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Greece will miss 2011 and 2012 budget deficit targets

Panagiotis Tzamaros/Reuters

Greece will miss 2011 and 2012 budget deficit targets set by the EU and the IMF, according to figures published by the finance ministry on Sunday after the cabinet adopted the draft 2012 budget.

The budget deficit will reach 8.5% of GDP this year, missing a 7.6% target. It will be brought down to 6.8% of GDP next year but will still miss the bailout target of 6.5% of GDP.

“Three critical months remain to finish 2011, and the final estimate of 8.5% of GDP deficit can be achieved if the state mechanism and citizens respond accordingly,” the Greek Finance Ministry said in a statement.

Since the deficit targets were set just months ago in a massive bailout package, missing the targets is a setback in Europe’s efforts to stave off the country’s bankruptcy.

The dire forecasts come while inspectors from the International Monetary Fund, EU and European Central Bank, known as the troika, are in Athens scouring the country’s books to decide whether to approve a loan tranche, without which Greece could run out of cash this month.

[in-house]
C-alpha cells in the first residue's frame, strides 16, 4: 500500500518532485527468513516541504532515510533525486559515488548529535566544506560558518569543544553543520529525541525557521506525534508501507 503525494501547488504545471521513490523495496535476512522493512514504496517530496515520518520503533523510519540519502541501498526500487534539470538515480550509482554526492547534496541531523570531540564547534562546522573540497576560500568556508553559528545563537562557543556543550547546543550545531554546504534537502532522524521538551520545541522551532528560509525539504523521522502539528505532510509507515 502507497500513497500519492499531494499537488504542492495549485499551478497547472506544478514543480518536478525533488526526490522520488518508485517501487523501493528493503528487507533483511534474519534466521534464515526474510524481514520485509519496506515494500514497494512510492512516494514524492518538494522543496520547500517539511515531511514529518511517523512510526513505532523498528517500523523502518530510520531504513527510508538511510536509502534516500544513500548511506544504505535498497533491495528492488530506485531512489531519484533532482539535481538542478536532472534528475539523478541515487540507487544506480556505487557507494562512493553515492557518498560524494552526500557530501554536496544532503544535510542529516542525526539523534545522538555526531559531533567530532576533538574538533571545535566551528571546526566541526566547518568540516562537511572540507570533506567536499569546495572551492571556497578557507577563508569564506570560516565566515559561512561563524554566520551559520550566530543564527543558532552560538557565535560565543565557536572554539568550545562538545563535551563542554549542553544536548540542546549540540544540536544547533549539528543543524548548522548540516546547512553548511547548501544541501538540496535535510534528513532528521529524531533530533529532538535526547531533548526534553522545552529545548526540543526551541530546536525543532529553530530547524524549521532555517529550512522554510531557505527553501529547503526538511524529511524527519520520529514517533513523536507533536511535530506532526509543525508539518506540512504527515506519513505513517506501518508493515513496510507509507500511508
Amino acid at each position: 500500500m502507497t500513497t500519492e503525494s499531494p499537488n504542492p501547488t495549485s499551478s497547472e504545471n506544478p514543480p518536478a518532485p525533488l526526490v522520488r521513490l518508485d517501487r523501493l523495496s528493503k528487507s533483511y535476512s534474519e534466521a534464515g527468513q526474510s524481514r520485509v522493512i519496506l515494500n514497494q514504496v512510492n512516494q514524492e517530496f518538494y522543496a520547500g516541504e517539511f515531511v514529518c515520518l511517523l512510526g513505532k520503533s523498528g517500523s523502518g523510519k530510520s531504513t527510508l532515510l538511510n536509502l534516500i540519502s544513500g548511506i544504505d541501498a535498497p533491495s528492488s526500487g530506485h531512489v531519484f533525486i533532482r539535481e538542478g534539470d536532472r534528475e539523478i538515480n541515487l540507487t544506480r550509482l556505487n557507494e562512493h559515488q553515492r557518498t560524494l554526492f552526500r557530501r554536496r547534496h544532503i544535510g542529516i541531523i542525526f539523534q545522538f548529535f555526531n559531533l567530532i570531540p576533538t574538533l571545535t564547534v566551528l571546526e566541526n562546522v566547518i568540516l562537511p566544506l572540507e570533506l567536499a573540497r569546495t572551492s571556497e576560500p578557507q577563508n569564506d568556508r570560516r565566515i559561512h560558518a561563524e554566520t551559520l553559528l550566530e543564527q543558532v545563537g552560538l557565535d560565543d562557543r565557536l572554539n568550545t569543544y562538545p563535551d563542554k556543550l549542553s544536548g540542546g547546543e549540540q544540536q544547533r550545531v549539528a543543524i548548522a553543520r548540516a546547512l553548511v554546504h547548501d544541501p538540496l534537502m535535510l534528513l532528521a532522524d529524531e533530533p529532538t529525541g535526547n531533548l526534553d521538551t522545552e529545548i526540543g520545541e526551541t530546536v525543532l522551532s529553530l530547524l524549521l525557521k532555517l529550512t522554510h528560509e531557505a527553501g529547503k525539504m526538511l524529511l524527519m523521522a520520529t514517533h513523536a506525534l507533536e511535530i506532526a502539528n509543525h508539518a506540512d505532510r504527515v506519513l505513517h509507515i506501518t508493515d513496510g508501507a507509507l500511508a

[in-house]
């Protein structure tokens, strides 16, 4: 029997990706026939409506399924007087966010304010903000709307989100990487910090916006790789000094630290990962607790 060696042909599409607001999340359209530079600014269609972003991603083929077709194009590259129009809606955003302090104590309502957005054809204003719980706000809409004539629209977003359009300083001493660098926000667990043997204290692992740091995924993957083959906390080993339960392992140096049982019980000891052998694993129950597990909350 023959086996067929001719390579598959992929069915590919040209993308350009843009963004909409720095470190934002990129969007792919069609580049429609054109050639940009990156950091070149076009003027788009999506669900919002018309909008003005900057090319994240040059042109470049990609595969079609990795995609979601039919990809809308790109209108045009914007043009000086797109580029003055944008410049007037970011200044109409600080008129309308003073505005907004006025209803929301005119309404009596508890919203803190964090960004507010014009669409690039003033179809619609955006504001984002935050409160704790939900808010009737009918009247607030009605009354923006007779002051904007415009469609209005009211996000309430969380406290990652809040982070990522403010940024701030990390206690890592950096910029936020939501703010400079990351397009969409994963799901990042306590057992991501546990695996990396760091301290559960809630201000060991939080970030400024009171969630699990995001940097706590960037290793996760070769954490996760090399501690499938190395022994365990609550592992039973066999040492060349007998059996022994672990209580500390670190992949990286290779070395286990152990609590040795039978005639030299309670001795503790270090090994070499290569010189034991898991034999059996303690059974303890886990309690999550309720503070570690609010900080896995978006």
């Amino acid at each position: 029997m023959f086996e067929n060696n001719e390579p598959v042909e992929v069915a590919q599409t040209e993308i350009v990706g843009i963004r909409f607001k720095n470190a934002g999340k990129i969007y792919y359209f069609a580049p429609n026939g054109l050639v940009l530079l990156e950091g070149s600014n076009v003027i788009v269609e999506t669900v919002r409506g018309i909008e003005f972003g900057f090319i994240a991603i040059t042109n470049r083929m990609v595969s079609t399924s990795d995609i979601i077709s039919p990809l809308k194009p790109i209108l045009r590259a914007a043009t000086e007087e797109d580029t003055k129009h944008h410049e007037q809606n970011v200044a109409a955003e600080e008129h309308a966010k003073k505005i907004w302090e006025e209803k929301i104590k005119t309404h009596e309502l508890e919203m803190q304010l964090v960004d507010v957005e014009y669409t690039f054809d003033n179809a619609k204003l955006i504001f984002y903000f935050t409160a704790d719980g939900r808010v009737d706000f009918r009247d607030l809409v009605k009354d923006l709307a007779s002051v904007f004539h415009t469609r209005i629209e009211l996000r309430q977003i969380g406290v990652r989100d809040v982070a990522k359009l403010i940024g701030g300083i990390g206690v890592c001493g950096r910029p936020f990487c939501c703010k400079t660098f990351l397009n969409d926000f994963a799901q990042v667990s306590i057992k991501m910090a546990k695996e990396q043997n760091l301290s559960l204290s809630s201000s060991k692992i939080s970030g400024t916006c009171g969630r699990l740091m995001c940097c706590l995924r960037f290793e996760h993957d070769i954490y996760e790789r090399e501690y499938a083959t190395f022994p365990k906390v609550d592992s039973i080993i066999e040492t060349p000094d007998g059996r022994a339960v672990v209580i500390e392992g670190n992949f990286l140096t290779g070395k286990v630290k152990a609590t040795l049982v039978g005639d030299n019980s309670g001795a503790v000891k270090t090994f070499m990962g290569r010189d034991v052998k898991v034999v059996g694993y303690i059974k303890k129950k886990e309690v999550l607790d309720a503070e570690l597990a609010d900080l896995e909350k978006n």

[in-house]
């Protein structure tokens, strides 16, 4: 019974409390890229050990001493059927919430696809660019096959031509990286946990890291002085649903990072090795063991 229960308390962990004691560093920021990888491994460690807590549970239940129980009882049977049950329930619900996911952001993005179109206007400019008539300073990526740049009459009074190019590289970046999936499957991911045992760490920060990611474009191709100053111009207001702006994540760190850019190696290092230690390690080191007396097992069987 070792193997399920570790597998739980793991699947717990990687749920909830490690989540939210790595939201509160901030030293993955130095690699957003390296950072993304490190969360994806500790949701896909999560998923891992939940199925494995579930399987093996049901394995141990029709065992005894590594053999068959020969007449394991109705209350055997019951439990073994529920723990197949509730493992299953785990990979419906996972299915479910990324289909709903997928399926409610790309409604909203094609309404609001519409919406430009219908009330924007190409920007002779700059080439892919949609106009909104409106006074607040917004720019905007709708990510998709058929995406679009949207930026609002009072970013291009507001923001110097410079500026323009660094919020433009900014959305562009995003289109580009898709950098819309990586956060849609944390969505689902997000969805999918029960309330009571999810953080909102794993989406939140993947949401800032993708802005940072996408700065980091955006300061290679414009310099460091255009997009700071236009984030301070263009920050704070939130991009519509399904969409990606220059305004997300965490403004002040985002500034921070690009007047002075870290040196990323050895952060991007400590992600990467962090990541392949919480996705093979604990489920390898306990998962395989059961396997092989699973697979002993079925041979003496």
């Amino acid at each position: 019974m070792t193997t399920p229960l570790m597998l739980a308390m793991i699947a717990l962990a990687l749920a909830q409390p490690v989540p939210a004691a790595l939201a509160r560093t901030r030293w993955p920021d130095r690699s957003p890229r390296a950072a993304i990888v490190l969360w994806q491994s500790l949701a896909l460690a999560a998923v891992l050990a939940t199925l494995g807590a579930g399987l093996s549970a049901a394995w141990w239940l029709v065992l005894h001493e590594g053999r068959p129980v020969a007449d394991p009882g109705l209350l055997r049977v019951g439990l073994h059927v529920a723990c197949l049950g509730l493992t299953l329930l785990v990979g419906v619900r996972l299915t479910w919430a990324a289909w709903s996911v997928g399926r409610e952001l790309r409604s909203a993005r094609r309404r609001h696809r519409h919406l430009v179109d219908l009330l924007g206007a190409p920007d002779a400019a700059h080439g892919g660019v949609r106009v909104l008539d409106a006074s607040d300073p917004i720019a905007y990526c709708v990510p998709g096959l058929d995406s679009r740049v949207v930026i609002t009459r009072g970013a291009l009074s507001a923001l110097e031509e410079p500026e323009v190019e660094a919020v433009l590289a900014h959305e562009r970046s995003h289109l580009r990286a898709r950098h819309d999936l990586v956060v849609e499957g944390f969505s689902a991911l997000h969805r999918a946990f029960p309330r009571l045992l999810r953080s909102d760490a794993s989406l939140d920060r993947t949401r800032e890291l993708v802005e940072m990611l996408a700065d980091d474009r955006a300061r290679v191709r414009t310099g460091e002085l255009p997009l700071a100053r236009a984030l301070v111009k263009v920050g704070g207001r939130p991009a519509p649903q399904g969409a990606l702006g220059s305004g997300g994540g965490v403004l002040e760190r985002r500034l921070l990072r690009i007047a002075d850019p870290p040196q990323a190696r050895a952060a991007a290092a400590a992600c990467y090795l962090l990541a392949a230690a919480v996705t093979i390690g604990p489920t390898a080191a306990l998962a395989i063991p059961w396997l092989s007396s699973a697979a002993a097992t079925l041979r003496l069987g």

European Union officials say the troika’s assessment of Greece’s future prospects could determine whether it needs to demand more debt relief from private creditors, a measure that could effectively amount to default.

European officials are scrambling to avert an abrupt Greek bankruptcy, which would wreck the balance sheets of European banks, jeopardise the future of the single currency and potentially plunge the world into a new global financial crisis.

GDP is predicted to fall by 5.5% this year and 2.0-2.5% next year. Those numbers are in line with recent forecasts by the IMF, but much worse than predictions used to calculate a 109-billion euro (US$146-billion) bailout in July, which anticipated Greece posting a 0.6% growth next year.

The shortfall in the 2011 deficit target means Greece would need almost 2 billion extra euros just to finance its expenses for this year. It also means emergency tax hikes and wage cuts announced in the past two months to hit the target have not been enough to put Greece’s finances back on track.

To persuade the troika to release the loans, Greece has promised to raise taxes, cut state wages and speed up plans to reduce the number of public sector workers by a fifth by 2015.

The Greek cabinet also approved a measure on Sunday to begin reducing the number of state workers. The plan creates a “labour reserve” allowing state workers to be placed on partial pay and be dismissed after a year. The government has said it would put 30,000 workers in the reserve by the end of this year.